SNIP.
Please remember a lot of hosting companies don't tweak servers by hand and we're pushing cPanel to automate more so that we can have better clustering with their environment. On the other hand, I understand your point of view as well wanting more granular controls. For most of us, having a clustered predictable environment that matches 75% of the industry makes sense so that it's easy for someone to move their software from another hosting company, to yours.

My 2 cents..
 

sparek-3

Well-Known Member
Aug 10, 2002
1,984
218
343
cPanel Access Level
Root Administrator
Please remember a lot of hosting companies don't tweak servers by hand and we're pushing cPanel to automate more so that we can have better clustering with their environment.
I do understand that I'm in a very small minority (perhaps a minority of 1?) and as a minority it's hard to make "demands" on how things operate. I would like to have more control of the process, doesn't necessarily mean it will happen, but I thought I would offer my input on the matter.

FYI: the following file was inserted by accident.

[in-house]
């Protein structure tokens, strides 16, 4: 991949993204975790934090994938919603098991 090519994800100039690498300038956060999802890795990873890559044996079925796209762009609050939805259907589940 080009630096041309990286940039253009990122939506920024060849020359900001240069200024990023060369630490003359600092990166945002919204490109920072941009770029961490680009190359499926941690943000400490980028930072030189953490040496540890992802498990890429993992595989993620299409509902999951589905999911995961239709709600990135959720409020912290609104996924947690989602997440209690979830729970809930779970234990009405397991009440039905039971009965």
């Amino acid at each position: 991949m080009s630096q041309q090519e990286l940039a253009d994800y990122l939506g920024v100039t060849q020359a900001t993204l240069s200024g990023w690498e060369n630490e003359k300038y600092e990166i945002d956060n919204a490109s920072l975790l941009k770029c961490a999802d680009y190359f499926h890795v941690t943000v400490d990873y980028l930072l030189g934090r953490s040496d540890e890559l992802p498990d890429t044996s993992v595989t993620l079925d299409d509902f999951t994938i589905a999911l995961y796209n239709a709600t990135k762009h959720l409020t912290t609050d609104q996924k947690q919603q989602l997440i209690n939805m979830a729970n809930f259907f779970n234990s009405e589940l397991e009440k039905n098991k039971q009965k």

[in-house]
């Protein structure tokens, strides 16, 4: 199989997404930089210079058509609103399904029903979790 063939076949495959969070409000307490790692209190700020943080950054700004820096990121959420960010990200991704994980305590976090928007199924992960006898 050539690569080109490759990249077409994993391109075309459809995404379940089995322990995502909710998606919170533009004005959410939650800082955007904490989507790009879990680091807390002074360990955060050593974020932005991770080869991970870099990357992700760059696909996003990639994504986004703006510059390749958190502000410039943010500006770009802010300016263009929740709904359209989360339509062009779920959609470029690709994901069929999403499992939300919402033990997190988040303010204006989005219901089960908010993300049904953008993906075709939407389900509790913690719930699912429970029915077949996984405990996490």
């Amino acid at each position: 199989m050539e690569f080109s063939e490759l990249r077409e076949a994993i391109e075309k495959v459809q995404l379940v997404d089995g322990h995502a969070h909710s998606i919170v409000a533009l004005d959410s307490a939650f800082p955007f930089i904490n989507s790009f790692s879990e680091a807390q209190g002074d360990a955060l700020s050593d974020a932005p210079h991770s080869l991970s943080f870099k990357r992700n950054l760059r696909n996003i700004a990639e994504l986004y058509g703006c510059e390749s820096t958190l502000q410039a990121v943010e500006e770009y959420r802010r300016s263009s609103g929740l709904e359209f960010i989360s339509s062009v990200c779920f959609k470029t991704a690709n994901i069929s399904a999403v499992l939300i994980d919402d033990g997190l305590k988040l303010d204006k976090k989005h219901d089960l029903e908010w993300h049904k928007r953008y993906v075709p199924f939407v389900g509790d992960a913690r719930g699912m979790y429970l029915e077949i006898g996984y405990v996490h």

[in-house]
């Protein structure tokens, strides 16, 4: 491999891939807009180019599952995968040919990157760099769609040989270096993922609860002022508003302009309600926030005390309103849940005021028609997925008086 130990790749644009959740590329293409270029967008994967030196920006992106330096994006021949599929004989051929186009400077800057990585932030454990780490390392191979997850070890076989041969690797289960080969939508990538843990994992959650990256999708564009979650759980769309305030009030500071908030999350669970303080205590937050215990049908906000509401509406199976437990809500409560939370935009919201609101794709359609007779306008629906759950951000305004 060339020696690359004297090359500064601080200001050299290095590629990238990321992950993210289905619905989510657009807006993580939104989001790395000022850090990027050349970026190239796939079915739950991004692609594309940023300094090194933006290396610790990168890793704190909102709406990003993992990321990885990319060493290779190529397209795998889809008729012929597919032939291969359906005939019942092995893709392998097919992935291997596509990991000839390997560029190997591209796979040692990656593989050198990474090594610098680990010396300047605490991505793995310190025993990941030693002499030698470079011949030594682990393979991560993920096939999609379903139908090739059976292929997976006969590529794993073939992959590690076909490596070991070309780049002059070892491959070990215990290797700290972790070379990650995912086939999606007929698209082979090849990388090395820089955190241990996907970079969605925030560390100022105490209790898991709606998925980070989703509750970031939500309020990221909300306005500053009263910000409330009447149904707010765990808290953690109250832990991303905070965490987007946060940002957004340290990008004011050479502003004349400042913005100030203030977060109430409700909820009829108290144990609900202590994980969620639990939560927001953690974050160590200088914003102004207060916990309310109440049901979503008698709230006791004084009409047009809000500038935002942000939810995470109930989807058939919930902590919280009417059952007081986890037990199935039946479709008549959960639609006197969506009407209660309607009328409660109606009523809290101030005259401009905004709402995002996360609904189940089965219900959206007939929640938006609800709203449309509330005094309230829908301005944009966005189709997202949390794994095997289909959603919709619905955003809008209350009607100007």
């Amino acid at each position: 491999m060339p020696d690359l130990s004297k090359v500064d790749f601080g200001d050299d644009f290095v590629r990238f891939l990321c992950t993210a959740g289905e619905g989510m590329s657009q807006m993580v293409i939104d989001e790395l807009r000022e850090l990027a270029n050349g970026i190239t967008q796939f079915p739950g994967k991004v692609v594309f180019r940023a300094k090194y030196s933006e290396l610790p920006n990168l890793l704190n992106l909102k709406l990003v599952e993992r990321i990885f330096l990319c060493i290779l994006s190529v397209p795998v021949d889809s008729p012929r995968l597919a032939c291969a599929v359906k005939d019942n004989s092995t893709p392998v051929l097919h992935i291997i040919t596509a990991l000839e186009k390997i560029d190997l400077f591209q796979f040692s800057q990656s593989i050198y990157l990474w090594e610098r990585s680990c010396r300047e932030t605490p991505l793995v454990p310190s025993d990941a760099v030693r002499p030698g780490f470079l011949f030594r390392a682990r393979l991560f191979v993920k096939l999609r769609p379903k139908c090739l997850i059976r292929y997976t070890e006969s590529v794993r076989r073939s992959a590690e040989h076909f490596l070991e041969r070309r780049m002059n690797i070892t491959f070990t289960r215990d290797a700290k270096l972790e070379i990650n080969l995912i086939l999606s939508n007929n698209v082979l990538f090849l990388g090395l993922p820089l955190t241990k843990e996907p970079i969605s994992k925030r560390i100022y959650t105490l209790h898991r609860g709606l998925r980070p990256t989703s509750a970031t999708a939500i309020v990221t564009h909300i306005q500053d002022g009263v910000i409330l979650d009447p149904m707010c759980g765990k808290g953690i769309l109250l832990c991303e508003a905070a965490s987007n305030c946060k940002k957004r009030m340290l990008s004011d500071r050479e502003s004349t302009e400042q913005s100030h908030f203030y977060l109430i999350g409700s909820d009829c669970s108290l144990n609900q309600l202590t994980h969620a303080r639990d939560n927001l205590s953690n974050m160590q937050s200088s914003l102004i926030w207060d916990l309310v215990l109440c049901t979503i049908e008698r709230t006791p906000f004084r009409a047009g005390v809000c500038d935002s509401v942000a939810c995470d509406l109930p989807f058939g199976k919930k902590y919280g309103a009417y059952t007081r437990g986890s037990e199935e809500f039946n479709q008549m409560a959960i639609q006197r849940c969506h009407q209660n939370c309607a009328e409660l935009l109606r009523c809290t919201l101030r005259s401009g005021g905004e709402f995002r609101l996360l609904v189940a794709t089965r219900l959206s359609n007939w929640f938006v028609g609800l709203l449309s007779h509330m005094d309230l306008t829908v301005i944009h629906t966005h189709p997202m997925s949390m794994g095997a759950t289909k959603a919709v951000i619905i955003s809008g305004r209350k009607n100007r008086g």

I currently manage a little over 200 servers. Suffice it to say, controlling those servers from the WHM is not very easy for me. The more I can do on the command-line, the better I am. For the most part, command-line system can be put through in an unattended fashion. If I need all servers to match the same basic Apache Configuration, I can simply edit the configuration file and push that configuration file out to all of the other servers. If I need to make a change, I can make that change, and push it out to all of the servers. It is not feasible for me to log into the WHM for each of the 200 servers to make a configuration change. Using the MaxClients configuration parameter as an example. It's easier for me include a set of default values in an Include file that is included in the main httpd.conf file and keep a master copy of that file. If I need to update the MaxClients, update the master file, and push it out to all of the servers. Takes 30 seconds to update 200 servers. If I have to log into each WHM to make the change, it's going to take a lot longer than 30 seconds.